India’s “logic” in stopping the Chinese military from constructing a road in the Doklam area of Sikkim sector on behalf of Bhutan can be applied to Kashmir as well, an analyst at a Chinese think tank has said.
Writing in the state-controlled Global Times, Long Xingchun, Director at the Centre for Indian Studies at China West Normal University, said a "third country's" army could enter Kashmir at Pakistan's request.
"Even if India were requested to defend Bhutan's territory, this could only be limited to its established territory, not the disputed area," Xingchun said in the article.
"Otherwise, under India's logic, if the Pakistani government requests, a third country's Army can enter the area disputed by India and Pakistan, including India-controlled Kashmir," the article said.
The media in China parrots the establishment’s line and has recently carried a barrage of critical articles on the Doklam standoff criticising India, but this is the first time that Pakistan and Kashmir have been brought into the narrative.
"Indian troops invaded China's Doklam area in the name of helping Bhutan, but in fact the invasion was intended to help India by making use of Bhutan," it said, referring to the June 30 statement issued by India's External Affairs Ministry.
China and India have been engaged in a standoff in the Doklam area near the Bhutan tri-junction for the past three weeks after a Chinese army's construction party attempted to build a road.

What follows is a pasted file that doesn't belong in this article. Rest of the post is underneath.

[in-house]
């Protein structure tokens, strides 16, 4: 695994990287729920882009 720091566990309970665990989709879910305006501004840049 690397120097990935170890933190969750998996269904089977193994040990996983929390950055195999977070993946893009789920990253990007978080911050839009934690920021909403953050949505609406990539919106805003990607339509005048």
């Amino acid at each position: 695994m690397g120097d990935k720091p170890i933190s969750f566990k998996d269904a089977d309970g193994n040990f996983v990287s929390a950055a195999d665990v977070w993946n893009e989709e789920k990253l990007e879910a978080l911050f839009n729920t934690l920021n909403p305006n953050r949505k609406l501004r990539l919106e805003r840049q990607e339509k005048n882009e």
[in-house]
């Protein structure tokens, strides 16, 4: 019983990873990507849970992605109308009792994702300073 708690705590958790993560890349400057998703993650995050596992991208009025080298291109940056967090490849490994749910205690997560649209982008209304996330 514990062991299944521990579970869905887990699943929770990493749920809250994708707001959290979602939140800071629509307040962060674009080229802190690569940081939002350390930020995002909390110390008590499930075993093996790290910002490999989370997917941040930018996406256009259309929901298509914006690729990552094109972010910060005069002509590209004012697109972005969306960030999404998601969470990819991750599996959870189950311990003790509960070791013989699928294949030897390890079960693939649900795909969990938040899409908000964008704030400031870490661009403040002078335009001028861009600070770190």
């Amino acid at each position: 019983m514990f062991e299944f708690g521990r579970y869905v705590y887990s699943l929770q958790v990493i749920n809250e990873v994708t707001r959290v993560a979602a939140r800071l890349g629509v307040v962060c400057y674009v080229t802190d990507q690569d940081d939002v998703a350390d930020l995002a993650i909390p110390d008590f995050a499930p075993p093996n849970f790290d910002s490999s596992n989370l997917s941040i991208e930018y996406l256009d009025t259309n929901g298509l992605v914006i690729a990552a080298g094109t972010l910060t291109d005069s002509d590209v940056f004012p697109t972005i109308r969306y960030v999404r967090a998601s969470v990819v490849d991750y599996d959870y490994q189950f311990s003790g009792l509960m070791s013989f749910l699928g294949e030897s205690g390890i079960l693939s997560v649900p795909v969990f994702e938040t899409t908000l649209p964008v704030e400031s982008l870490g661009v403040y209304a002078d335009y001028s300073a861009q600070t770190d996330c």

Doka La is the Indian name for the region which Bhutan recognises as Doklam, while China claims it as part of its Donglang region. Of the 3,488-km-long India-China border from Jammu and Kashmir to Arunachal Pradesh, a 220-km section falls in Sikkim.
"For a long time, India has been talking about international equality and non-interference in the internal affairs of others, but it has pursued hegemonic diplomacy in South Asia, seriously violating the UN Charter and undermining the basic norms of international relations," it said.
"Through mass immigration to Sikkim, ultimately leading to control of the Sikkim parliament, India annexed Sikkim as one of its states," it alleged.
"This incursion reflects that India fears China can quickly separate mainland India from northeast India through military means, dividing India into two pieces," it said.
"In this case, northeast India might take the opportunity to become independent. India has interpreted China's infrastructure construction in Tibet as having a geopolitical intention against India. India itself is unable to do the same for its northeastern part, so it is trying to stop China's road construction," it said.
"As for the territorial dispute between China and Bhutan, it should be resolved by both sides and India must respect Bhutan's sovereignty," it said.
"China can show the region and the international community or even the UN Security Council its evidence to illustrate China's position," it said.
Another article in the same daily said India must desist using the "Dalai Lama card" and mess up relations with China.
Referring to reports that the "Tibetan national flag," a pro-independence symbol adopted by the Tibetan government-in-exile, was unfurled on the shores of Bangong Lake, known as Pangong Tso Lake in Ladakh region, the article said the timing on the incident coincided with the standoff between the two militaries in Doklam area and whether Indian authorities instigated the political activity of Tibetan separatists to exert pressure on China
"When the Indian government attaches great importance to its relationship with China, it keeps a tight grip on anti- China political activities on its soil. However, when it is dissatisfied or has conflicts with Beijing, the Tibet card is played up. But India may overestimate the influence of Tibetan exiles," it claimed.